The volunteer programme is based at the houses in Asni, though volunteers may also spend some time at Dar Ouirgane which is only a 20 minute taxi ride away. Latifa (the first house mother and now in overall charge of all the houses) welcomes volunteers to help her in providing pastoral and educational support to the girls. The goal is to enable the girls to reach their potential - whether they choose to return to their villages, to continue with further education, or enter employment.

"Without the boarding houses it would be impossible for these girls to attend secondary schools - they all come from remote villages high in the Atlas Mountains.  They are all so keen to make the most of the opportunity they have been given.  They work incredibly hard as they are determined to pass their exams, and they also enjoy living in the supportive and caring atmosphere which the boarding house provides.  It was a privilege to work with them." Dianne

I would certainly recommend e volunteering as it is an extremely positive experience. It allows you to make new friends and gives you a better understanding of other cultures. It is also a privilege to be allowed to share really meaningful times with both the girls and the housemother. There is something curiously intimate about these online links which allow you to be in a room in Asni with the girls and which allows them to come into your home. There was a definite sense of being part of their family as they were part of ours. Maggie

To learn more about how the volunteer programme works with this project click here


Very few girls from rural communities in Morocco continue their education after primary school. The secondary colleges are too far away from the villages for the girls to travel every day. Their parents are too poor to afford lodgings near to the colleges, and available accommodation is usually over stretched and inadequate. Parents do not have the confidence in any of the facilities to entrust their daughters to be away from their rural communities.

Morocco is a country in transition and with an increasing proportion of youth.  Slow but steady economic growth has helped reduce poverty rates, but, in most rural communities, there is still real economic poverty and a dearth of available opportunities for education. School dropout rates are high in Morocco (about 38 per cent for both elementary and secondary levels according to UNICEF). Literacy rates have improved in the past few years, but remain very low for women, at 38 per cent.(UNICEF)

The High Atlas features some of the most beautiful regions of Morocco. These mountains are the highest in the area, with Toubkal reaching to 4165 metres above sea level.  Asni is situated in the foothills of the High Atlas and is a small town lying on the two main routes into the Atlas Mountains. 

The High Atlas villages are Berber, where hospitality and warm friendliness are deeply-rooted in the culture. For the girls supported by the project, these are their home villages and culture.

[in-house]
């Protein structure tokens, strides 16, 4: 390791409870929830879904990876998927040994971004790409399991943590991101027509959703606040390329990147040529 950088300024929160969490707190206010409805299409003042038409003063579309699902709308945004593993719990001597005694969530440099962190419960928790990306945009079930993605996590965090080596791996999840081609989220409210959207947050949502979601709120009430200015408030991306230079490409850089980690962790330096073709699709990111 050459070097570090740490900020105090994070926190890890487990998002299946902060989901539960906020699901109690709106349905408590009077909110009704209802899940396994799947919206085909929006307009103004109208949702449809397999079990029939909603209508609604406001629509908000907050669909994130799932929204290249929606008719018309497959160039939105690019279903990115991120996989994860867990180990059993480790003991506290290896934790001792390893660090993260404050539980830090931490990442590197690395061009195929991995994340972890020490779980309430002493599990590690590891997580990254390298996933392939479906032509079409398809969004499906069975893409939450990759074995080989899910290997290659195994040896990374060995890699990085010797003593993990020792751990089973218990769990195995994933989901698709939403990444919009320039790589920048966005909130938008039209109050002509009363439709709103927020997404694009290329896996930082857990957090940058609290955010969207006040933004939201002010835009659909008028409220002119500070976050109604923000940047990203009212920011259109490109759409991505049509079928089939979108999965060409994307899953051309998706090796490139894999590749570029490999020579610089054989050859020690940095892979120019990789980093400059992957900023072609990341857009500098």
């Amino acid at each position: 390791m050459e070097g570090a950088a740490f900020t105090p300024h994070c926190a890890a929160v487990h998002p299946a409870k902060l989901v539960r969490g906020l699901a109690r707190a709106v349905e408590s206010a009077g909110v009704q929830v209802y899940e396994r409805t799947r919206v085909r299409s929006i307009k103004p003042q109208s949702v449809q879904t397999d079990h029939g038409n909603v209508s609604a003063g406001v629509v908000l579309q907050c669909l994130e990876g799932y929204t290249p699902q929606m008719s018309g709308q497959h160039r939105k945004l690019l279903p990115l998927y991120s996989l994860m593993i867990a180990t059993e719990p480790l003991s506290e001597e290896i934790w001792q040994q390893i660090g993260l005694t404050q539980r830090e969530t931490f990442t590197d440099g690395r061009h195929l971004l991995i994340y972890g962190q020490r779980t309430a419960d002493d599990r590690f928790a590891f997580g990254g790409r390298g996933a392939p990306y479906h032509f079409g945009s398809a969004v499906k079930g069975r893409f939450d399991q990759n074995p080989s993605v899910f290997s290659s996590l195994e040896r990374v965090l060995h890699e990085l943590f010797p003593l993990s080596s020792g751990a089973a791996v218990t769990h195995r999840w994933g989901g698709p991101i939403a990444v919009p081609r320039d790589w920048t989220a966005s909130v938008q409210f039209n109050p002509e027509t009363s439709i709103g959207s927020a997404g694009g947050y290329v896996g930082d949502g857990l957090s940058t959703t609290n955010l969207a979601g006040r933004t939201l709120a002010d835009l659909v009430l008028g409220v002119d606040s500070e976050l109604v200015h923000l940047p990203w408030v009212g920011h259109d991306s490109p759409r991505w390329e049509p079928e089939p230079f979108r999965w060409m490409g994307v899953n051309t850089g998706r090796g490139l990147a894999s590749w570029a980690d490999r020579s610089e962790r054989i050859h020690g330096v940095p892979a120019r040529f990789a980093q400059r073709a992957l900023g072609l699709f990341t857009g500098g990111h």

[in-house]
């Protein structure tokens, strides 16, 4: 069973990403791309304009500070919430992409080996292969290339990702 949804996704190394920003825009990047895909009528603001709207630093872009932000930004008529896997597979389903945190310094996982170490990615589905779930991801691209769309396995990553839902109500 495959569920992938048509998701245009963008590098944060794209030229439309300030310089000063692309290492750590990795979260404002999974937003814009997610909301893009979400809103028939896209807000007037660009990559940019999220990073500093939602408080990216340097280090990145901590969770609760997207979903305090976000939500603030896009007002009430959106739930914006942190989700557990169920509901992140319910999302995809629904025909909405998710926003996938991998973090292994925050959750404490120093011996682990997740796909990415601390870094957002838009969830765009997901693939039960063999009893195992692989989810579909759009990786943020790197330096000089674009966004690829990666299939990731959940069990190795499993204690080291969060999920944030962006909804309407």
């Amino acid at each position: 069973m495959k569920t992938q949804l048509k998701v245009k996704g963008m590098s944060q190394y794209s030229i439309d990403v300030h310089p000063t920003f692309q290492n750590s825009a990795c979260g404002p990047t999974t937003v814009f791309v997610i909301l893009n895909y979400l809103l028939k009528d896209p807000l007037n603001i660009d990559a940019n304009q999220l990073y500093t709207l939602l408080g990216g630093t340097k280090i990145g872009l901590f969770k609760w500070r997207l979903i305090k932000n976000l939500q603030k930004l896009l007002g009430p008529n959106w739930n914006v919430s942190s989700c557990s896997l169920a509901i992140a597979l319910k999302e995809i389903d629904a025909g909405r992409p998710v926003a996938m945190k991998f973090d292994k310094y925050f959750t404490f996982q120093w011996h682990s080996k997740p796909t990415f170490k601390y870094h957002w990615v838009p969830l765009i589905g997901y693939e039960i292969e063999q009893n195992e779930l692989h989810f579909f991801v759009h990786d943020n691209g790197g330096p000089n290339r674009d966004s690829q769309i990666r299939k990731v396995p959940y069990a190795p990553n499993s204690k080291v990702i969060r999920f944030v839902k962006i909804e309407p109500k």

Volunteer opportunities with Berber girls in their boarding houses - whether you are a professional teacher or classroom assistant, retired or in work and looking for a career break, you can share your language skills and experience with the girls in this broad education  project. Other skills and experience will be welcomed too - take a look at the list of needs, as identified by the project, near the top of this page. Take part in responsible volunteer work overseas.

To see a video interview with e-volunteers Maggie and Linda click here and to see an interview with e-volunteer Hannah click here

Minimum duration

Flexible, depending on the type of e-volunteering work you are able to do

Living Conditions

You will work from your own home

Project costs

£400 based on a 12 week placement
£100 placement design,management and support in Morocco including regular video conferencing with you and the volunteer coordinator and project leader
£100 project contribution to fund the ongoing work of EfA and to cover any costs involved for EfA to facilitate your placement - eg purchase of materials locally 
£200 matching, preparation support in the UK including regular video conferencing with you before and during your placement and liaison with local partners
You will need to go through the people and places matching and monitoring process, which includes an up-to-date enhanced DBS check - if you require a new DBS check the cost is currently £31.80.
You will also need to cover the cost of any resources you wish to buy in the UK to support your e-volunteering work.
If you or your friends and family wish to make further donations to this project please contact us at
Why are we asking you to pay? Please take look here to learn why our work would not be possible without a payment from you

Recommended reading

Publication - The Berbers (The Peoples of Africa)
2011 UN report - Youth in Africa
Check out slideshare | youtube | our blog | facebook for volunteer interviews & project news

Project gallery